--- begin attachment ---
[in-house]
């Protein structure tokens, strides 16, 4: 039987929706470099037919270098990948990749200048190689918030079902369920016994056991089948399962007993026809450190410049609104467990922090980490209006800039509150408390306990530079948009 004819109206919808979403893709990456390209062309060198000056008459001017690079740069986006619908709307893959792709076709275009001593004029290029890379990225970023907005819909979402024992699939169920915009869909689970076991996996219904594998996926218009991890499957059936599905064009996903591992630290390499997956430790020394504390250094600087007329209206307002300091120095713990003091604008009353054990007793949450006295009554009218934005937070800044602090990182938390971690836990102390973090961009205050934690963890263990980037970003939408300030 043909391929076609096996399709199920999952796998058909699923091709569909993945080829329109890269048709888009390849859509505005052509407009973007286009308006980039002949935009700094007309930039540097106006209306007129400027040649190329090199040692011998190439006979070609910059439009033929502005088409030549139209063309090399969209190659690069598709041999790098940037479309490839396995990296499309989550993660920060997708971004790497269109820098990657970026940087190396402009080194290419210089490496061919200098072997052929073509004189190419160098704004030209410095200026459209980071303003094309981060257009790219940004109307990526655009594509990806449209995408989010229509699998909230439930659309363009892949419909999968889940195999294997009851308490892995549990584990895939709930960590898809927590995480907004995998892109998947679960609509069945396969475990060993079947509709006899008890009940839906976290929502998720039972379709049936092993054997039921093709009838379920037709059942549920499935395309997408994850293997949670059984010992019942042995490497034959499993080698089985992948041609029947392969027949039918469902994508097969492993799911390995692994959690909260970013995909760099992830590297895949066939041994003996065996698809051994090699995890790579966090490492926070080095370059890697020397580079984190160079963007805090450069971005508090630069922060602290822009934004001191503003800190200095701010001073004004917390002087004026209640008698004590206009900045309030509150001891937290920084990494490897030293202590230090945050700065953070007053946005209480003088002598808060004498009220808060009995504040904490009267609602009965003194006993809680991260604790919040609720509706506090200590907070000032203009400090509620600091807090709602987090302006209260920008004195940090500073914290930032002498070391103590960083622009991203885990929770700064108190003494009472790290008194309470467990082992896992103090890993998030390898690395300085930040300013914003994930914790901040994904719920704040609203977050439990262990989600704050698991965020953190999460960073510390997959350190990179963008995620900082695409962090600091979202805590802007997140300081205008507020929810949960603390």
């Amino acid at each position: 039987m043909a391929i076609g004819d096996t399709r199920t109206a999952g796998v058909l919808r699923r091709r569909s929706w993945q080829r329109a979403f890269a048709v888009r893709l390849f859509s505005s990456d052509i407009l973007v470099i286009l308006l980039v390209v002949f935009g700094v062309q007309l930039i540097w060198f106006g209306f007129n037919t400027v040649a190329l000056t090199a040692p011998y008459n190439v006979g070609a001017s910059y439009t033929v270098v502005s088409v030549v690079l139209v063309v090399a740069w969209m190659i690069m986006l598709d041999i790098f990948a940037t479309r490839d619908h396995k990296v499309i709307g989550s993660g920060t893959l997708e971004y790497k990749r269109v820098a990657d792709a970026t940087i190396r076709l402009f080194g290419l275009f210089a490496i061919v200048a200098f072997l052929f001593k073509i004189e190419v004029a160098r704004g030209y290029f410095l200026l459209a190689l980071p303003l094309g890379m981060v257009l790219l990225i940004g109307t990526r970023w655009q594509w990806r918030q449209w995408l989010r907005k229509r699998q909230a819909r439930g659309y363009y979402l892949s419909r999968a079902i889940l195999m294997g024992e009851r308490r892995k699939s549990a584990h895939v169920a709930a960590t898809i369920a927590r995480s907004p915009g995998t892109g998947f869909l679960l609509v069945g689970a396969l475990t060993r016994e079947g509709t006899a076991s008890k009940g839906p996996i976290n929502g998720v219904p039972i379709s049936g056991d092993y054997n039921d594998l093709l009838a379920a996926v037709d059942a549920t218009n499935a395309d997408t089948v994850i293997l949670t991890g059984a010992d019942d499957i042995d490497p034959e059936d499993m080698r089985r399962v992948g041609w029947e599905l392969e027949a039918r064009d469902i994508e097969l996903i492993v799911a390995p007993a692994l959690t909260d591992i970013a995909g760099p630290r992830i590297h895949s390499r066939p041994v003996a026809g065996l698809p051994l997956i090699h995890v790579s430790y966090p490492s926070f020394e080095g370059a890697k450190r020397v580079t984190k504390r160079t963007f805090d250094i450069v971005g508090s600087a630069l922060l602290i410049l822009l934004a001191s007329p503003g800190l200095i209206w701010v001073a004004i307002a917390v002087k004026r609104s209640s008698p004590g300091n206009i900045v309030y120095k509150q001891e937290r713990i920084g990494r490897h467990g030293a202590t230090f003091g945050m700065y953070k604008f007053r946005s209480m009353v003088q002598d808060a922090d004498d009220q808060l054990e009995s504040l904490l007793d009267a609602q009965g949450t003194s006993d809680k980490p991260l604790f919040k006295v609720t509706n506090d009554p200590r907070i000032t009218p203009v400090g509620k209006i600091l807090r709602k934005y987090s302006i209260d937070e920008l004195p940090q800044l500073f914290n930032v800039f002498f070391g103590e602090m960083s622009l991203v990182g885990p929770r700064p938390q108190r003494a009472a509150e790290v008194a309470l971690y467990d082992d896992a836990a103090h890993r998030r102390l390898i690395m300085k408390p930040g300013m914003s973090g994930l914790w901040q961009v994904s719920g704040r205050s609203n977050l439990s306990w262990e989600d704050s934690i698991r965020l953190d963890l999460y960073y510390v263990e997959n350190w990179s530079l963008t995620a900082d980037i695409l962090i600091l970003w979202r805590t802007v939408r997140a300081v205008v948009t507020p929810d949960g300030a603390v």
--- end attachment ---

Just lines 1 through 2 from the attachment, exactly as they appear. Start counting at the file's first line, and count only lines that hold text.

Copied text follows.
[in-house]
């Protein structure tokens, strides 16, 4: 039987929706470099037919270098990948990749200048190689918030079902369920016994056991089948399962007993026809450190410049609104467990922090980490209006800039509150408390306990530079948009 004819109206919808979403893709990456390209062309060198000056008459001017690079740069986006619908709307893959792709076709275009001593004029290029890379990225970023907005819909979402024992699939169920915009869909689970076991996996219904594998996926218009991890499957059936599905064009996903591992630290390499997956430790020394504390250094600087007329209206307002300091120095713990003091604008009353054990007793949450006295009554009218934005937070800044602090990182938390971690836990102390973090961009205050934690963890263990980037970003939408300030 043909391929076609096996399709199920999952796998058909699923091709569909993945080829329109890269048709888009390849859509505005052509407009973007286009308006980039002949935009700094007309930039540097106006209306007129400027040649190329090199040692011998190439006979070609910059439009033929502005088409030549139209063309090399969209190659690069598709041999790098940037479309490839396995990296499309989550993660920060997708971004790497269109820098990657970026940087190396402009080194290419210089490496061919200098072997052929073509004189190419160098704004030209410095200026459209980071303003094309981060257009790219940004109307990526655009594509990806449209995408989010229509699998909230439930659309363009892949419909999968889940195999294997009851308490892995549990584990895939709930960590898809927590995480907004995998892109998947679960609509069945396969475990060993079947509709006899008890009940839906976290929502998720039972379709049936092993054997039921093709009838379920037709059942549920499935395309997408994850293997949670059984010992019942042995490497034959499993080698089985992948041609029947392969027949039918469902994508097969492993799911390995692994959690909260970013995909760099992830590297895949066939041994003996065996698809051994090699995890790579966090490492926070080095370059890697020397580079984190160079963007805090450069971005508090630069922060602290822009934004001191503003800190200095701010001073004004917390002087004026209640008698004590206009900045309030509150001891937290920084990494490897030293202590230090945050700065953070007053946005209480003088002598808060004498009220808060009995504040904490009267609602009965003194006993809680991260604790919040609720509706506090200590907070000032203009400090509620600091807090709602987090302006209260920008004195940090500073914290930032002498070391103590960083622009991203885990929770700064108190003494009472790290008194309470467990082992896992103090890993998030390898690395300085930040300013914003994930914790901040994904719920704040609203977050439990262990989600704050698991965020953190999460960073510390997959350190990179963008995620900082695409962090600091979202805590802007997140300081205008507020929810949960603390």